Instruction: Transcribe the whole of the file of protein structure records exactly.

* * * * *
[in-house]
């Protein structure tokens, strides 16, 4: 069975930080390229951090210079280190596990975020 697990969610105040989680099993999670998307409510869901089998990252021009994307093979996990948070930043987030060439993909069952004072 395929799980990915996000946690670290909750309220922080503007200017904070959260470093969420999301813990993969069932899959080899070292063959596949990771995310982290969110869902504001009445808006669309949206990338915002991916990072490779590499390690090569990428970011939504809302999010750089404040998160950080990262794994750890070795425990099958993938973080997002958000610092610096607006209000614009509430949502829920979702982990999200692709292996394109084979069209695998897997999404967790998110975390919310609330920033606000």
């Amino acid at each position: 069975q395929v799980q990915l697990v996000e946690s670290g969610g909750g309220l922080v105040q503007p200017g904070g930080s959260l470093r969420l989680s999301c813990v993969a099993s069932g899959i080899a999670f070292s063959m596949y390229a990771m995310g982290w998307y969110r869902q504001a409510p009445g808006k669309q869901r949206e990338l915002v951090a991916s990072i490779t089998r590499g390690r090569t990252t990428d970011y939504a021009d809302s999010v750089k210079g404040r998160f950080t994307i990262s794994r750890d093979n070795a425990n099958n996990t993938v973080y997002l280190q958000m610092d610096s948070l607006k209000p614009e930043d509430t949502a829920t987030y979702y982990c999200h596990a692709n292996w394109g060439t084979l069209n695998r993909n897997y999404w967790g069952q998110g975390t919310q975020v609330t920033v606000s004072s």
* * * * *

[in-house]
């Protein structure tokens, strides 16, 4: 069975930080390229951090210079280190596990975020 697990969610105040989680099993999670998307409510869901089998990252021009994307093979996990948070930043987030060439993909069952004072 395929799980990915996000946690670290909750309220922080503007200017904070959260470093969420999301813990993969069932899959080899070292063959596949990771995310982290969110869902504001009445808006669309949206990338915002991916990072490779590499390690090569990428970011939504809302999010750089404040998160950080990262794994750890070795425990099958993938973080997002958000610092610096607006209000614009509430949502829920979702982990999200692709292996394109084979069209695998897997999404967790998110975390919310609330920033606000």
């Amino acid at each position: 069975q395929v799980q990915l697990v996000e946690s670290g969610g909750g309220l922080v105040q503007p200017g904070g930080s959260l470093r969420l989680s999301c813990v993969a099993s069932g899959i080899a999670f070292s063959m596949y390229a990771m995310g982290w998307y969110r869902q504001a409510p009445g808006k669309q869901r949206e990338l915002v951090a991916s990072i490779t089998r590499g390690r090569t990252t990428d970011y939504a021009d809302s999010v750089k210079g404040r998160f950080t994307i990262s794994r750890d093979n070795a425990n099958n996990t993938v973080y997002l280190q958000m610092d610096s948070l607006k209000p614009e930043d509430t949502a829920t987030y979702y982990c999200h596990a692709n292996w394109g060439t084979l069209n695998r993909n897997y999404w967790g069952q998110g975390t919310q975020v609330t920033v606000s004072s």